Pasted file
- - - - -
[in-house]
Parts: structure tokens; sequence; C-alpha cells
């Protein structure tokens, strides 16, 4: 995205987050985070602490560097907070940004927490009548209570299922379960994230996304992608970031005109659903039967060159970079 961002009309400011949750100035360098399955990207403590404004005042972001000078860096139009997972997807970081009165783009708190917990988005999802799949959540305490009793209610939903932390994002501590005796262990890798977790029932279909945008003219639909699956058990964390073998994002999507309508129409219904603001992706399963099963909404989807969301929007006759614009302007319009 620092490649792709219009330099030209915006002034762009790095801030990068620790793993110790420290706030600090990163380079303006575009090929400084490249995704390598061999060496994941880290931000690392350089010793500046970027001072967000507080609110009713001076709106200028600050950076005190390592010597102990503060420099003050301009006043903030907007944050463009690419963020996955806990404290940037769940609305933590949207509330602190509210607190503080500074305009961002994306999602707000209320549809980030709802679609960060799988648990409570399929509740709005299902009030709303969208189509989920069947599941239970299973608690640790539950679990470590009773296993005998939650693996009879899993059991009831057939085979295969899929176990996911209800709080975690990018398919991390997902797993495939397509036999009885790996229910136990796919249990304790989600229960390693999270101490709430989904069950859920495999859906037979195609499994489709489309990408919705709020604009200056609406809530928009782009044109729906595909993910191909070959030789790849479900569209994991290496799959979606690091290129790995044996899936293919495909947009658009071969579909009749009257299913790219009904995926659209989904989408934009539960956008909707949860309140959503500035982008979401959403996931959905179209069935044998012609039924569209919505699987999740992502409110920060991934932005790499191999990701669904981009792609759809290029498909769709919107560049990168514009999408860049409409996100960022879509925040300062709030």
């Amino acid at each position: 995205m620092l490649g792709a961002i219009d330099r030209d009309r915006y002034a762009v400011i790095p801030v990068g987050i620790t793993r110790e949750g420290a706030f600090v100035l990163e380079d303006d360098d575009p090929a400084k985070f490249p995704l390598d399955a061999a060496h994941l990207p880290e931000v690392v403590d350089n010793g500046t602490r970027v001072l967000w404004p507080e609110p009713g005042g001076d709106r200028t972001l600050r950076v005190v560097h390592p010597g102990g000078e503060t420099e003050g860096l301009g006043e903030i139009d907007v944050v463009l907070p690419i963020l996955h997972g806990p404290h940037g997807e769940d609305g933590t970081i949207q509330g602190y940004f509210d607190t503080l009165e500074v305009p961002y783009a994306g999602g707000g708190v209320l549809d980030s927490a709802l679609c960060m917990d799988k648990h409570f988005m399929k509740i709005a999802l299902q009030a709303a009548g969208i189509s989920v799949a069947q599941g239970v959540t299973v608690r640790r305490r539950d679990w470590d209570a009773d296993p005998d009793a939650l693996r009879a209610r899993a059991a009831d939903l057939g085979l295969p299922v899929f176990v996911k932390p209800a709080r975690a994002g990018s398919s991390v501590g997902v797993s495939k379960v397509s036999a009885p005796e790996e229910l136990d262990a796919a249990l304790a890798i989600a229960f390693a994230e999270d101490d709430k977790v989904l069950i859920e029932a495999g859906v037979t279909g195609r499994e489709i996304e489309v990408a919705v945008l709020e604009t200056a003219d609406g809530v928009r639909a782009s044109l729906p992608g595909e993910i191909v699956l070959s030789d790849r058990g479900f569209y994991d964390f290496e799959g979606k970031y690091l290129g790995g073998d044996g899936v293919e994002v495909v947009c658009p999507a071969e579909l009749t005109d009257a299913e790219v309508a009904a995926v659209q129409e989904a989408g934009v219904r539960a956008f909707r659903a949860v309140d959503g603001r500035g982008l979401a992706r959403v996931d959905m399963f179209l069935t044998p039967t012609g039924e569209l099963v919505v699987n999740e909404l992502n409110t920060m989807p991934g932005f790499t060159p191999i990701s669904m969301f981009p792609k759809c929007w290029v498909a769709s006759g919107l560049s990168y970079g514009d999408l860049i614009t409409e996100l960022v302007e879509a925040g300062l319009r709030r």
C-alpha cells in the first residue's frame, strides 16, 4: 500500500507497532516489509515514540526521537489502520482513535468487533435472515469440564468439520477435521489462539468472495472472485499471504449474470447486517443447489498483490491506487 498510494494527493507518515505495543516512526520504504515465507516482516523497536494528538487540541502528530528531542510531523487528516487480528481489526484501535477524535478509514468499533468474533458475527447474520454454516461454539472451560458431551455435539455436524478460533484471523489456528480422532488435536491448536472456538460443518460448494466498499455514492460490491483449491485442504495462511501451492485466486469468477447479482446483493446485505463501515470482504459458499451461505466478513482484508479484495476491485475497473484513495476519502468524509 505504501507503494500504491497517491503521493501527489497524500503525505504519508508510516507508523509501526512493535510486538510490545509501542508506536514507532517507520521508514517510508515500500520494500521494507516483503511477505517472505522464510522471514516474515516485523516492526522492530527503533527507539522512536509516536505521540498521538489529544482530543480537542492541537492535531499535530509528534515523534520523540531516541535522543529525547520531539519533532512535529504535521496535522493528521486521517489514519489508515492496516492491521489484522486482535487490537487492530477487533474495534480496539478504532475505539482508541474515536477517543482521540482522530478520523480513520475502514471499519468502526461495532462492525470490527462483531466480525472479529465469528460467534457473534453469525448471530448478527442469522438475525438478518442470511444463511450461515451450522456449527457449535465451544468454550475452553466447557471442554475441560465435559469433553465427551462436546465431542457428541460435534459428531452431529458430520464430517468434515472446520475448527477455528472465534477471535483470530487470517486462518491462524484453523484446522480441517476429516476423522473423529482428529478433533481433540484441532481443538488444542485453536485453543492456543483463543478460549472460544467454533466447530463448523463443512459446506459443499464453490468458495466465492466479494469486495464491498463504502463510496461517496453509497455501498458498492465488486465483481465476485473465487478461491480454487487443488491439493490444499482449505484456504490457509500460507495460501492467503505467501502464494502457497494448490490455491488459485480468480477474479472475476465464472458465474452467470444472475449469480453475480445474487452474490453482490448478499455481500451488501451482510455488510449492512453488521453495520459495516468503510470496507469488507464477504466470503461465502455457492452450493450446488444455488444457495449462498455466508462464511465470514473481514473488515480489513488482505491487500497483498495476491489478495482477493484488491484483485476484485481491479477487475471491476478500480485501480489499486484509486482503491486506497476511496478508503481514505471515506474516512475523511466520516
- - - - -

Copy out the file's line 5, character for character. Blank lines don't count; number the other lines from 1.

C-alpha cells in the first residue's frame, strides 16, 4: 500500500507497532516489509515514540526521537489502520482513535468487533435472515469440564468439520477435521489462539468472495472472485499471504449474470447486517443447489498483490491506487 498510494494527493507518515505495543516512526520504504515465507516482516523497536494528538487540541502528530528531542510531523487528516487480528481489526484501535477524535478509514468499533468474533458475527447474520454454516461454539472451560458431551455435539455436524478460533484471523489456528480422532488435536491448536472456538460443518460448494466498499455514492460490491483449491485442504495462511501451492485466486469468477447479482446483493446485505463501515470482504459458499451461505466478513482484508479484495476491485475497473484513495476519502468524509 505504501507503494500504491497517491503521493501527489497524500503525505504519508508510516507508523509501526512493535510486538510490545509501542508506536514507532517507520521508514517510508515500500520494500521494507516483503511477505517472505522464510522471514516474515516485523516492526522492530527503533527507539522512536509516536505521540498521538489529544482530543480537542492541537492535531499535530509528534515523534520523540531516541535522543529525547520531539519533532512535529504535521496535522493528521486521517489514519489508515492496516492491521489484522486482535487490537487492530477487533474495534480496539478504532475505539482508541474515536477517543482521540482522530478520523480513520475502514471499519468502526461495532462492525470490527462483531466480525472479529465469528460467534457473534453469525448471530448478527442469522438475525438478518442470511444463511450461515451450522456449527457449535465451544468454550475452553466447557471442554475441560465435559469433553465427551462436546465431542457428541460435534459428531452431529458430520464430517468434515472446520475448527477455528472465534477471535483470530487470517486462518491462524484453523484446522480441517476429516476423522473423529482428529478433533481433540484441532481443538488444542485453536485453543492456543483463543478460549472460544467454533466447530463448523463443512459446506459443499464453490468458495466465492466479494469486495464491498463504502463510496461517496453509497455501498458498492465488486465483481465476485473465487478461491480454487487443488491439493490444499482449505484456504490457509500460507495460501492467503505467501502464494502457497494448490490455491488459485480468480477474479472475476465464472458465474452467470444472475449469480453475480445474487452474490453482490448478499455481500451488501451482510455488510449492512453488521453495520459495516468503510470496507469488507464477504466470503461465502455457492452450493450446488444455488444457495449462498455466508462464511465470514473481514473488515480489513488482505491487500497483498495476491489478495482477493484488491484483485476484485481491479477487475471491476478500480485501480489499486484509486482503491486506497476511496478508503481514505471515506474516512475523511466520516